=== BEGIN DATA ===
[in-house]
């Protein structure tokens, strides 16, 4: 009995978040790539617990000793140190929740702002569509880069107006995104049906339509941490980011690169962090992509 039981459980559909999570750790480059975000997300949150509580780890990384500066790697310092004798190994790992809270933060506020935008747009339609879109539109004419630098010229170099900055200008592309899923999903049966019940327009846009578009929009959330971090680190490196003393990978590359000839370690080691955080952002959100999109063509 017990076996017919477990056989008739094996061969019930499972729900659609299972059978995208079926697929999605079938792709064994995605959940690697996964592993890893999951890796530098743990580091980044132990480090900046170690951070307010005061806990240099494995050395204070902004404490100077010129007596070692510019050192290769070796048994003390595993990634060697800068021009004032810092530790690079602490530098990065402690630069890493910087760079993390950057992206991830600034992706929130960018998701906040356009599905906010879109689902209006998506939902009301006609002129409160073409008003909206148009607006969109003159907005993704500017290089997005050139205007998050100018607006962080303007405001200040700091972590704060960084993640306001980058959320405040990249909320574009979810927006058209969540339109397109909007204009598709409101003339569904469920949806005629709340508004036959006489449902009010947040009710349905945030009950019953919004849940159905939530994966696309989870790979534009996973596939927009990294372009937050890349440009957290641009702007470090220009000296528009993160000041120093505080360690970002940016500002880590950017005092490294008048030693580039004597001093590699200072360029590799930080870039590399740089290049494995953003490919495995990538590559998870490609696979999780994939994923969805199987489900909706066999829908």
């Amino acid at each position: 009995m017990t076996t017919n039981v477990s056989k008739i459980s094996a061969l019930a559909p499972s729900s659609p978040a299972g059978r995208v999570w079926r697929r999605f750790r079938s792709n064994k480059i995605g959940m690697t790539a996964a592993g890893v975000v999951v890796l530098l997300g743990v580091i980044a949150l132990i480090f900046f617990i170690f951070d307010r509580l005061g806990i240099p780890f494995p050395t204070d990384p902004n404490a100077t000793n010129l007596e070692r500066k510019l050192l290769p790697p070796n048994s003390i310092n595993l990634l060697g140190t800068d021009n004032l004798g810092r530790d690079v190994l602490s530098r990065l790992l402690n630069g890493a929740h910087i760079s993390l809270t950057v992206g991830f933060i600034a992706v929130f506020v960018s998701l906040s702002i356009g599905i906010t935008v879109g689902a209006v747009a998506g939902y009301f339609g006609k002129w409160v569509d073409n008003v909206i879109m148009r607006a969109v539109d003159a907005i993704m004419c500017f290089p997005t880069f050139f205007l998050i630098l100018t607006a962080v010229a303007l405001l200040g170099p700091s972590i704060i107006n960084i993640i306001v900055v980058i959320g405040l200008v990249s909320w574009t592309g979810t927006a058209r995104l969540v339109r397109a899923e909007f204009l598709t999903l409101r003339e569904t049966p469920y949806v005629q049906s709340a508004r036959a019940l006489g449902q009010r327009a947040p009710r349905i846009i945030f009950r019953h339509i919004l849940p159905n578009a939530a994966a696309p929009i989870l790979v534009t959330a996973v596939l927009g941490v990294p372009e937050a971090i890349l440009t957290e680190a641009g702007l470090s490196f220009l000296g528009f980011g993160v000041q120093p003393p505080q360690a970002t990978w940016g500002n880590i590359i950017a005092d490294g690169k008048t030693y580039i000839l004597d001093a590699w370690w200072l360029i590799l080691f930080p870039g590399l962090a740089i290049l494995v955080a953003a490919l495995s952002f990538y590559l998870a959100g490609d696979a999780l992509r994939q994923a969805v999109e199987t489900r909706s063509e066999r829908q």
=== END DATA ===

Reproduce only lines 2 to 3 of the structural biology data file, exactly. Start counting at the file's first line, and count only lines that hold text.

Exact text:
């Protein structure tokens, strides 16, 4: 009995978040790539617990000793140190929740702002569509880069107006995104049906339509941490980011690169962090992509 039981459980559909999570750790480059975000997300949150509580780890990384500066790697310092004798190994790992809270933060506020935008747009339609879109539109004419630098010229170099900055200008592309899923999903049966019940327009846009578009929009959330971090680190490196003393990978590359000839370690080691955080952002959100999109063509 017990076996017919477990056989008739094996061969019930499972729900659609299972059978995208079926697929999605079938792709064994995605959940690697996964592993890893999951890796530098743990580091980044132990480090900046170690951070307010005061806990240099494995050395204070902004404490100077010129007596070692510019050192290769070796048994003390595993990634060697800068021009004032810092530790690079602490530098990065402690630069890493910087760079993390950057992206991830600034992706929130960018998701906040356009599905906010879109689902209006998506939902009301006609002129409160073409008003909206148009607006969109003159907005993704500017290089997005050139205007998050100018607006962080303007405001200040700091972590704060960084993640306001980058959320405040990249909320574009979810927006058209969540339109397109909007204009598709409101003339569904469920949806005629709340508004036959006489449902009010947040009710349905945030009950019953919004849940159905939530994966696309989870790979534009996973596939927009990294372009937050890349440009957290641009702007470090220009000296528009993160000041120093505080360690970002940016500002880590950017005092490294008048030693580039004597001093590699200072360029590799930080870039590399740089290049494995953003490919495995990538590559998870490609696979999780994939994923969805199987489900909706066999829908």
């Amino acid at each position: 009995m017990t076996t017919n039981v477990s056989k008739i459980s094996a061969l019930a559909p499972s729900s659609p978040a299972g059978r995208v999570w079926r697929r999605f750790r079938s792709n064994k480059i995605g959940m690697t790539a996964a592993g890893v975000v999951v890796l530098l997300g743990v580091i980044a949150l132990i480090f900046f617990i170690f951070d307010r509580l005061g806990i240099p780890f494995p050395t204070d990384p902004n404490a100077t000793n010129l007596e070692r500066k510019l050192l290769p790697p070796n048994s003390i310092n595993l990634l060697g140190t800068d021009n004032l004798g810092r530790d690079v190994l602490s530098r990065l790992l402690n630069g890493a929740h910087i760079s993390l809270t950057v992206g991830f933060i600034a992706v929130f506020v960018s998701l906040s702002i356009g599905i906010t935008v879109g689902a209006v747009a998506g939902y009301f339609g006609k002129w409160v569509d073409n008003v909206i879109m148009r607006a969109v539109d003159a907005i993704m004419c500017f290089p997005t880069f050139f205007l998050i630098l100018t607006a962080v010229a303007l405001l200040g170099p700091s972590i704060i107006n960084i993640i306001v900055v980058i959320g405040l200008v990249s909320w574009t592309g979810t927006a058209r995104l969540v339109r397109a899923e909007f204009l598709t999903l409101r003339e569904t049966p469920y949806v005629q049906s709340a508004r036959a019940l006489g449902q009010r327009a947040p009710r349905i846009i945030f009950r019953h339509i919004l849940p159905n578009a939530a994966a696309p929009i989870l790979v534009t959330a996973v596939l927009g941490v990294p372009e937050a971090i890349l440009t957290e680190a641009g702007l470090s490196f220009l000296g528009f980011g993160v000041q120093p003393p505080q360690a970002t990978w940016g500002n880590i590359i950017a005092d490294g690169k008048t030693y580039i000839l004597d001093a590699w370690w200072l360029i590799l080691f930080p870039g590399l962090a740089i290049l494995v955080a953003a490919l495995s952002f990538y590559l998870a959100g490609d696979a999780l992509r994939q994923a969805v999109e199987t489900r909706s063509e066999r829908q």